cancel
Showing results for 
Search instead for 
Did you mean: 
cancel
Announcements

Community Helping Community

1281
Views
0
Helpful
2
Replies
Highlighted
Beginner

Logically Isolate Networks on the Same Physical Hardware

I have a question around a configuration that I wanted to throw out there and get some feedback on what I should do to satisfy this requirement.

The requirement is to securely isolate traffic between our traditional office network and our R&D network. These networks share the same physical hardware, and consist of multiple class c networks. An internally facing DMZ will be placed between the Office and R&D network to reach shared network services from both sides. We had a breach, where a user introduced a virus in our R&D network that propagated to our office network.

In this scenario the desired result would allow the R&D network to freely communicate with other R&D networks without going through a firewall, and the same goes for the Office network. However, when a device from the R&D Network tries to go to a network belonging to 10.0.1-49.X it is sent to the DMZ first. The DMZ then determines if it will drop or route the traffic based on rules. The same thing goes for office traffic trying to directly reach R&D.

Office Network (10.0.1-49.X)
10.0.10.0 /24 – Accounting
10.0.11.0 /24 – HR
10.0.12.0 /24 – Purchasing
….
10.0.49.0 /24 - IT

R & D Network (10.0.50-99.X)
10.0.50.0 /24 – R&D Lab
10.0.51.0 /24 – R&D Engineering
10.0.52.0 /24 – R&D QA
….
10.0.99.0 /24 – R&D Widgets

DMZ Network

10.0.100.0 /24 – DMZ IP = 10.0.100.254

Hardware

Cisco 6504 - Campus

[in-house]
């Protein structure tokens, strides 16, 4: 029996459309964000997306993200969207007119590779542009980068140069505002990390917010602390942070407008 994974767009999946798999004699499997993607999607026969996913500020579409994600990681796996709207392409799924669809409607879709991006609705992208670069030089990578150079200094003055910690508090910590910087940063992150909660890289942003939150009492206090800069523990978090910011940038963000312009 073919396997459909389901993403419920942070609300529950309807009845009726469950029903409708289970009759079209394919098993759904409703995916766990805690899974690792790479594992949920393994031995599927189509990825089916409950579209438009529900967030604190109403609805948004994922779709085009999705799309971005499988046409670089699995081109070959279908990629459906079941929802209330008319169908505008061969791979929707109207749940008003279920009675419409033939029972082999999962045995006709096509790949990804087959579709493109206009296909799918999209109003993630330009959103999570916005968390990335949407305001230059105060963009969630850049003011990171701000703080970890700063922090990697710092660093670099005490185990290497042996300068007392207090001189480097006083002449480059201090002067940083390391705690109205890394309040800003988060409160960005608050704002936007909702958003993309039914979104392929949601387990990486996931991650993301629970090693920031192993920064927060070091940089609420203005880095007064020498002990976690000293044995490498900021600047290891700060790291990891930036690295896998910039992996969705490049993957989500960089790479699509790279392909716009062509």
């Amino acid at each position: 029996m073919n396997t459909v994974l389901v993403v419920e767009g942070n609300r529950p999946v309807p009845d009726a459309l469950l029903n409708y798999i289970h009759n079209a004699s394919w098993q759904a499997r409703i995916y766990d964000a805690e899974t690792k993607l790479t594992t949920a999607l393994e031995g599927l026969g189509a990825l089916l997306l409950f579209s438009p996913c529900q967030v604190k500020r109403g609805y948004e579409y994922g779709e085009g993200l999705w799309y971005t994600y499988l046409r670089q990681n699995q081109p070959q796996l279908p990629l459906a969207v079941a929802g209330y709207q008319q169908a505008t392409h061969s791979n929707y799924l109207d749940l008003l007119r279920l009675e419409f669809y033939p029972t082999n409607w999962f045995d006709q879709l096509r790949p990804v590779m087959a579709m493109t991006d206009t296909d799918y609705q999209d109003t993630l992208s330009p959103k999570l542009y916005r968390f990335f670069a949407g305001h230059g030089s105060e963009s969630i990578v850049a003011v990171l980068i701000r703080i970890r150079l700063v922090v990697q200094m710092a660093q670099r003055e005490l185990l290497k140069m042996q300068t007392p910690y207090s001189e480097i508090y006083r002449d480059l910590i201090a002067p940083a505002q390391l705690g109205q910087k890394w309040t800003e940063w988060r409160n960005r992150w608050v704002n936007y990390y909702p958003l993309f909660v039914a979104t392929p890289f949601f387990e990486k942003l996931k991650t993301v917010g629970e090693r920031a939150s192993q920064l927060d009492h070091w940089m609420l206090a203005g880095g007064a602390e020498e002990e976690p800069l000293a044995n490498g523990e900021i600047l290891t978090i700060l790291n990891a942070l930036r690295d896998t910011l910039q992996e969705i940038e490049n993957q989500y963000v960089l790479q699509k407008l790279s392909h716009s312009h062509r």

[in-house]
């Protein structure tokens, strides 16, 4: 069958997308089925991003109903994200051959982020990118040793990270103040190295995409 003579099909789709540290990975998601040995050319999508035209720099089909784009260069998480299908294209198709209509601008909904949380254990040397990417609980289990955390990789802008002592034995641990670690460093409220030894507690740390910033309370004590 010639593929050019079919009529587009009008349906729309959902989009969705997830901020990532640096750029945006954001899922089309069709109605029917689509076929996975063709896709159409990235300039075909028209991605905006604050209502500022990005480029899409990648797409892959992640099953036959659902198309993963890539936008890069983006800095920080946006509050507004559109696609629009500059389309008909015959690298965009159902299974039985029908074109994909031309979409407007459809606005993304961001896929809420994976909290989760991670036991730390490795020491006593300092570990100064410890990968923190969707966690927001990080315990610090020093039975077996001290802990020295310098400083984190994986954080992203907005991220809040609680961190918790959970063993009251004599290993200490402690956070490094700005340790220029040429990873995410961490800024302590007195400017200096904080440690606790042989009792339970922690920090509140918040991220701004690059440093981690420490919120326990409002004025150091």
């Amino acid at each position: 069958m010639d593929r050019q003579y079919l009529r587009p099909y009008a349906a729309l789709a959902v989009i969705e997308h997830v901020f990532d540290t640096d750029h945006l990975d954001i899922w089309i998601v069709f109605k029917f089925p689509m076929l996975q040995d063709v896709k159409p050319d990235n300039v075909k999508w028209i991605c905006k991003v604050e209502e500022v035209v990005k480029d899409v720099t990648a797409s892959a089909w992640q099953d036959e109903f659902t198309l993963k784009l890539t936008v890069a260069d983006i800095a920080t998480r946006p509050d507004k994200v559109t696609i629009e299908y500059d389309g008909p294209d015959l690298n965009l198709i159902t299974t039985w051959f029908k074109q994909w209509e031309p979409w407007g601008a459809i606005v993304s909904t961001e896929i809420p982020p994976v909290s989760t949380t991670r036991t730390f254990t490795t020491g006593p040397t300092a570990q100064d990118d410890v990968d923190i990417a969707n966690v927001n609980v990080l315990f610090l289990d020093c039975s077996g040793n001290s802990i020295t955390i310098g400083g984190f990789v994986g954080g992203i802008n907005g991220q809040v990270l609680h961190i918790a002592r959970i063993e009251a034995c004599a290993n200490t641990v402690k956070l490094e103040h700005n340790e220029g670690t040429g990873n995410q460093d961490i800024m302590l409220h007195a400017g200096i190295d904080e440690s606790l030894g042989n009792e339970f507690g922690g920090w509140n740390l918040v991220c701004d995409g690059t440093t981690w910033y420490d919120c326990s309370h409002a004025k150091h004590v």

3750X-48-TL Access Switches
5520 ASA Firewall

I have been thinking of trying VRFs, but not real familiar with it. Something like: vrf for office network; vrf for R&D, and vrf for DMZ. Could someone please provide some examples or propose a better solution to satisfy this requirement?

Thanks

Everyone's tags (4)
2 REPLIES 2
Hall of Fame Community Legend

Logically Isolate Networks on the Same Physical Hardware

No expert but this sounds like Policy-Based Routing (PBR).

VIP Expert

Logically Isolate Networks on the Same Physical Hardware

Disclaimer

The  Author of this posting offers the information contained within this  posting without consideration and with the reader's understanding that  there's no implied or expressed suitability or fitness for any purpose.  Information provided is for informational purposes only and should not  be construed as rendering professional advice of any kind. Usage of this  posting's information is solely at reader's own risk.

Liability Disclaimer

In  no event shall Author be liable for any damages whatsoever (including,  without limitation, damages for loss of use, data or profit) arising out  of the use or inability to use the posting's information even if Author  has been advised of the possibility of such damage.

Posting

VRF can be use to create multiple L3 networks on the same hardware (sort of the L3 version of L2 VLANs).

NB: Actually I had worked at a large enterprise that used VRF for something almost identical, isolation of developer subnets from corporate subnets across a campus (also used VRF for guest Internet too).

We later also found VRF a nice way to merge an acquired company network into our network.  We would run prior company's networks as one VRF and the to-be-migrated-to corporate network as another VRF on same hardware.

CreatePlease to create content
Content for Community-Ad